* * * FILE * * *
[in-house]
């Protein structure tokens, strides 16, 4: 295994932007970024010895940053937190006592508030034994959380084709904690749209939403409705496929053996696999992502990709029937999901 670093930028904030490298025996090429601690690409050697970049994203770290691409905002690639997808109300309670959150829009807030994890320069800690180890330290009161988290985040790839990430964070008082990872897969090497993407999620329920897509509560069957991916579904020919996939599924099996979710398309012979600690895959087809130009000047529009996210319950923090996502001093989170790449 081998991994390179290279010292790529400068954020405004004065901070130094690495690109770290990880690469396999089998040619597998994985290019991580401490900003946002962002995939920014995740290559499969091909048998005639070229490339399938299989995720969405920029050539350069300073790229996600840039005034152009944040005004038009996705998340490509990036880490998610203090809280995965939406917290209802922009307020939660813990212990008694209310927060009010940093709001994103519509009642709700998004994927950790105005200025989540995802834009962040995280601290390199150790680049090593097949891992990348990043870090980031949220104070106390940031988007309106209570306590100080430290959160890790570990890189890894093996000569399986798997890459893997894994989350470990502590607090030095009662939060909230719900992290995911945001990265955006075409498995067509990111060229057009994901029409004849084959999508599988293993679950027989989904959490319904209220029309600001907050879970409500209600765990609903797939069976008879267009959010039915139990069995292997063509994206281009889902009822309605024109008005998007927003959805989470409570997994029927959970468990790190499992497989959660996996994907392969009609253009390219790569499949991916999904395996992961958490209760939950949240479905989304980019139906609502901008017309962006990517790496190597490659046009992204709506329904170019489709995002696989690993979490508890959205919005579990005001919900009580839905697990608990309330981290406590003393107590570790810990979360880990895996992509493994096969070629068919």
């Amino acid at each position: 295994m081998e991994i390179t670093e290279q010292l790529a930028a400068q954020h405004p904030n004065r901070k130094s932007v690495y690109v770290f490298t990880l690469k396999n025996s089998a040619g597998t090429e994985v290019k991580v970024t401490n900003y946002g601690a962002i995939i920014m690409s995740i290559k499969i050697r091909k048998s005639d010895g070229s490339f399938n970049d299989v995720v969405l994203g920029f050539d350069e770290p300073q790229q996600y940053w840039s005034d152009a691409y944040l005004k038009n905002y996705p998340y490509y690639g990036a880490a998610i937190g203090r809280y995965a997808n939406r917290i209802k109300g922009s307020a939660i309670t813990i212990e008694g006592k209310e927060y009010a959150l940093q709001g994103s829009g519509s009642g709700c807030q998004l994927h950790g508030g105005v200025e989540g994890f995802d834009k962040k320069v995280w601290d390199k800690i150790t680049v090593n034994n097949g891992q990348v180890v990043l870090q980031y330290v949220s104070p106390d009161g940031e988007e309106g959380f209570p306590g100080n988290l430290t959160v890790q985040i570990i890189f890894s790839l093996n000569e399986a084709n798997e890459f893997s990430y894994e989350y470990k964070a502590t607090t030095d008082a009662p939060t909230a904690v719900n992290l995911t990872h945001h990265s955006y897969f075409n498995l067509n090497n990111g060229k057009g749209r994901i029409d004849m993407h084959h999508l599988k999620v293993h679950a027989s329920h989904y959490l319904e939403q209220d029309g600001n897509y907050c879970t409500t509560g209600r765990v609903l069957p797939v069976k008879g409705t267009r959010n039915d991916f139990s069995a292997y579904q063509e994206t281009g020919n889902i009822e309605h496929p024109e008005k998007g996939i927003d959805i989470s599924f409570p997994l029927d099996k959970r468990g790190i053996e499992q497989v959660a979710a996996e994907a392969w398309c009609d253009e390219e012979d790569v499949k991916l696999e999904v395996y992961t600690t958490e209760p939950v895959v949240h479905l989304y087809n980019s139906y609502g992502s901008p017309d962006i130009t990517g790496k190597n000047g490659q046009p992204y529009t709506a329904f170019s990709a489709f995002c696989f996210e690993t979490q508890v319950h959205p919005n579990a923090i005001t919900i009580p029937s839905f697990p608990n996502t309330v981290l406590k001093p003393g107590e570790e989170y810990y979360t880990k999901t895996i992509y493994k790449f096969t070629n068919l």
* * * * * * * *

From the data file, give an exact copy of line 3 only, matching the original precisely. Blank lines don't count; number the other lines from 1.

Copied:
């Amino acid at each position: 295994m081998e991994i390179t670093e290279q010292l790529a930028a400068q954020h405004p904030n004065r901070k130094s932007v690495y690109v770290f490298t990880l690469k396999n025996s089998a040619g597998t090429e994985v290019k991580v970024t401490n900003y946002g601690a962002i995939i920014m690409s995740i290559k499969i050697r091909k048998s005639d010895g070229s490339f399938n970049d299989v995720v969405l994203g920029f050539d350069e770290p300073q790229q996600y940053w840039s005034d152009a691409y944040l005004k038009n905002y996705p998340y490509y690639g990036a880490a998610i937190g203090r809280y995965a997808n939406r917290i209802k109300g922009s307020a939660i309670t813990i212990e008694g006592k209310e927060y009010a959150l940093q709001g994103s829009g519509s009642g709700c807030q998004l994927h950790g508030g105005v200025e989540g994890f995802d834009k962040k320069v995280w601290d390199k800690i150790t680049v090593n034994n097949g891992q990348v180890v990043l870090q980031y330290v949220s104070p106390d009161g940031e988007e309106g959380f209570p306590g100080n988290l430290t959160v890790q985040i570990i890189f890894s790839l093996n000569e399986a084709n798997e890459f893997s990430y894994e989350y470990k964070a502590t607090t030095d008082a009662p939060t909230a904690v719900n992290l995911t990872h945001h990265s955006y897969f075409n498995l067509n090497n990111g060229k057009g749209r994901i029409d004849m993407h084959h999508l599988k999620v293993h679950a027989s329920h989904y959490l319904e939403q209220d029309g600001n897509y907050c879970t409500t509560g209600r765990v609903l069957p797939v069976k008879g409705t267009r959010n039915d991916f139990s069995a292997y579904q063509e994206t281009g020919n889902i009822e309605h496929p024109e008005k998007g996939i927003d959805i989470s599924f409570p997994l029927d099996k959970r468990g790190i053996e499992q497989v959660a979710a996996e994907a392969w398309c009609d253009e390219e012979d790569v499949k991916l696999e999904v395996y992961t600690t958490e209760p939950v895959v949240h479905l989304y087809n980019s139906y609502g992502s901008p017309d962006i130009t990517g790496k190597n000047g490659q046009p992204y529009t709506a329904f170019s990709a489709f995002c696989f996210e690993t979490q508890v319950h959205p919005n579990a923090i005001t919900i009580p029937s839905f697990p608990n996502t309330v981290l406590k001093p003393g107590e570790e989170y810990y979360t880990k999901t895996i992509y493994k790449f096969t070629n068919l």